"A national regulation is a far more efficient way of getting water measured, rather than leaving the decision & timing to each individual regional council. Regional councils have only been able to require metering for new consents or renewals, meaning it would take more than 25 years to get accurate figures on water use. It is also more efficient to have a consistent national standard for water meter accuracy & reporting systems.


"These regulations are the result of thorough consultation on a discussion document with irrigators, industry, councils, iwi & environmental organisations. There is strong support among sector organisations for the need for a national approach & these regulations. The Government has included pragmatic exemptions to ensure the cost is only being incurred where there are real benefits.


"These metering regulations are the first step in the Government’s plans to improve New Zealand’s freshwater management. Wider issues covering improved regulation on water quality, better systems for water allocation and simpler processes for advancing sustainable storage schemes will be undertaken after the Land & Water Forum has reported to the Government in July."


Dr Smith said the regulations would cost consent holders about $40 million. Specific costs to consent holders would include:

initial capital costs associated to install water-measuring equipment, estimated at $2855-9635, depending on how much is taken$200/year for data download, processing & provision of data to councils, andaverage calibration costs of $425-2200 every 5 years.


Holders of existing qualifying consents will have a transition period of 2-6 years, the shorter timeframe being for larger takes. Houses won’t have to be metered.

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ARC campaigned against zinc, now it’s moved on to copper

Published 30 October 2005

The Auckland Regional Council wants people to start using low-impact design practices to stop copper getting into waterways. Cllr Dianne Glenn, chairman of the council’s environmental management committee, made the suggestion on Friday in response to research indicating copper was heading to toxic levels.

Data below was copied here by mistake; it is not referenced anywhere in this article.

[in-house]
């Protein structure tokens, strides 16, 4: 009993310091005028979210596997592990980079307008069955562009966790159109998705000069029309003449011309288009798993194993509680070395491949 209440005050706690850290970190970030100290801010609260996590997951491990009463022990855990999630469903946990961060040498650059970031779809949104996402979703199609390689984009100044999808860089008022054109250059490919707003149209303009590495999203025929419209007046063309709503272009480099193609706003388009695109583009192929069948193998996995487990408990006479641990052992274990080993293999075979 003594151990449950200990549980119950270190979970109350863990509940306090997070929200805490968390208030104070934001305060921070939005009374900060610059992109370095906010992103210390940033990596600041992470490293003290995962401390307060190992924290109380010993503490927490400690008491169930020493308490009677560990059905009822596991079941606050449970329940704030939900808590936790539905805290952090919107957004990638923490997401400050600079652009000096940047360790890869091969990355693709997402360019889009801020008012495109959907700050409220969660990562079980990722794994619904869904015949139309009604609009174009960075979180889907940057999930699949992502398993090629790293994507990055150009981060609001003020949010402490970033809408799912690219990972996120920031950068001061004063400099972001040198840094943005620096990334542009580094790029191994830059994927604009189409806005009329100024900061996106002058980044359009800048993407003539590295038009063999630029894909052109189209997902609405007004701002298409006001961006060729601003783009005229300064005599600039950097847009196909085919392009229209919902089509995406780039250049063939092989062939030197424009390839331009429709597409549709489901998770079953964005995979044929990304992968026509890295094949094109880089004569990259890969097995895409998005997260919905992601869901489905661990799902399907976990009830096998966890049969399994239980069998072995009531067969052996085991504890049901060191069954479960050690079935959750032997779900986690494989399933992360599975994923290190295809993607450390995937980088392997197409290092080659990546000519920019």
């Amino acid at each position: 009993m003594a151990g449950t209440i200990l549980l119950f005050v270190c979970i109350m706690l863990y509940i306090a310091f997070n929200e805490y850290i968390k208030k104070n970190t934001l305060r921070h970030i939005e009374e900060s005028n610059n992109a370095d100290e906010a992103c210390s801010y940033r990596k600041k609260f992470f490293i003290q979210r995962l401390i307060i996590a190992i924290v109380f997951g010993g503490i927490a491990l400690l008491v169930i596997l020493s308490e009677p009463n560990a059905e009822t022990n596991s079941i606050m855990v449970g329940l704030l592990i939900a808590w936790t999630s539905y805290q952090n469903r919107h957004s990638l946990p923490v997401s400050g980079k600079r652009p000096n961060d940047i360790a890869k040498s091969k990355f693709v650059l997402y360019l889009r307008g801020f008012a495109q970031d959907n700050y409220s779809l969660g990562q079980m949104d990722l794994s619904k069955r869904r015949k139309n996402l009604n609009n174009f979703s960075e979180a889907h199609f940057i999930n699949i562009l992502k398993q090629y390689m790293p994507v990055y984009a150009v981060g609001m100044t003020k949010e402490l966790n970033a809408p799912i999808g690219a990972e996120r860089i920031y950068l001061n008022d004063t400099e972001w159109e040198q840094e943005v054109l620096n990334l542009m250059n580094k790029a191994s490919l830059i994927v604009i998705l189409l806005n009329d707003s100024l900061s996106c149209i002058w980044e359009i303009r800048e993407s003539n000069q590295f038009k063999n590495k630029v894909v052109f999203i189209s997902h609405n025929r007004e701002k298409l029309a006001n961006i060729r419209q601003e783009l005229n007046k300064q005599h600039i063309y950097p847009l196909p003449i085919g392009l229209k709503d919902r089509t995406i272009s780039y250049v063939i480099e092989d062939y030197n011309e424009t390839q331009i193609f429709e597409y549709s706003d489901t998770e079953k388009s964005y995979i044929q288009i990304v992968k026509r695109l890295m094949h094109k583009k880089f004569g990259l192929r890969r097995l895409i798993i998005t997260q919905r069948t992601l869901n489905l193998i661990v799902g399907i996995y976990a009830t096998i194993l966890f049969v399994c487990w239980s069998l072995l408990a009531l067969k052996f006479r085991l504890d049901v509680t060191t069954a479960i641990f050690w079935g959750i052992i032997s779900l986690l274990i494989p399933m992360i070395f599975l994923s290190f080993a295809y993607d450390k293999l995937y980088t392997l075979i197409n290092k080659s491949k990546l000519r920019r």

Known sources of copper in Auckland’s waterways are car brake linings & run-off from building materials such as copper spouting & roofs, marina dry docks and soil disturbance on historic horticultural sites.

Cllr Glenn said 2 effective ways of preventing copper from entering stormwater drains, which ultimately drain to the sea, are to use alternative materials that don’t contain copper, or ensure onsite treatment of copper run-off.

“Low-impact design practices such as rain gardens, roof gardens, swales, filter strips & reducing paved surfaces are all ways of preventing pollutants like copper from getting into our waterways. The ARC is currently working with local councils & developers to see how we can mainstream source control and use low-impact design practices such as these,” Cllr Glenn said.

Regional stormwater action team leader Earl Shaver said copper has been identified in the council’s long-term marine sediment monitoring programme as the 2nd-highest priority contaminant after zinc under the regional stormwater action plan, established in February to improve Auckland’s stormwater quality.

“Although copper concentration levels in sediment are lower than zinc, their rate of increase is now almost on a par with it, and this is very worrying because copper is around 10 times more toxic than zinc to aquatic life such as shellfish & fish, and therefore potentially harmful right up the food chain including to humans,” Mr Shaver said.

Cllr Glenn said it was important to move quickly on copper because it was so much more toxic than zinc: “It’s a well known fact that copper is the active ingredient in anti-foulant boat paint because marine animals are so sensitive to it. If we want to protect the kiwi way of life when it comes to recreating in & enjoying our waterways, and our own health, then we need to start thinking about how our actions are affecting our harbours, streams & estuaries.”

If you want to comment on this story, write to the BD Central Discussion forum or send an email to [email protected].

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Development levy suggested for creating impervious surfaces